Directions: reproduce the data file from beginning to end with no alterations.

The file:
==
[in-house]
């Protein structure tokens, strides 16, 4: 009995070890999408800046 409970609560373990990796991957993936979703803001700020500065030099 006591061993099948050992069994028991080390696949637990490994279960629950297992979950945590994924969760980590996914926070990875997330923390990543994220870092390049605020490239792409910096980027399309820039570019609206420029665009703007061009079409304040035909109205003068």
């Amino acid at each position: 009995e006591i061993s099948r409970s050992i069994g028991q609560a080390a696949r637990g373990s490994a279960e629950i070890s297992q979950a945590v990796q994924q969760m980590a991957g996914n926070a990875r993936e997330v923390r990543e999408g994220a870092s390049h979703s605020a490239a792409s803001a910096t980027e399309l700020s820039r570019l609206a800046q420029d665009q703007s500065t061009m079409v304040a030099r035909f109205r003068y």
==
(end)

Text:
[in-house]
């Protein structure tokens, strides 16, 4: 009995070890999408800046 409970609560373990990796991957993936979703803001700020500065030099 006591061993099948050992069994028991080390696949637990490994279960629950297992979950945590994924969760980590996914926070990875997330923390990543994220870092390049605020490239792409910096980027399309820039570019609206420029665009703007061009079409304040035909109205003068």
């Amino acid at each position: 009995e006591i061993s099948r409970s050992i069994g028991q609560a080390a696949r637990g373990s490994a279960e629950i070890s297992q979950a945590v990796q994924q969760m980590a991957g996914n926070a990875r993936e997330v923390r990543e999408g994220a870092s390049h979703s605020a490239a792409s803001a910096t980027e399309l700020s820039r570019l609206a800046q420029d665009q703007s500065t061009m079409v304040a030099r035909f109205r003068y």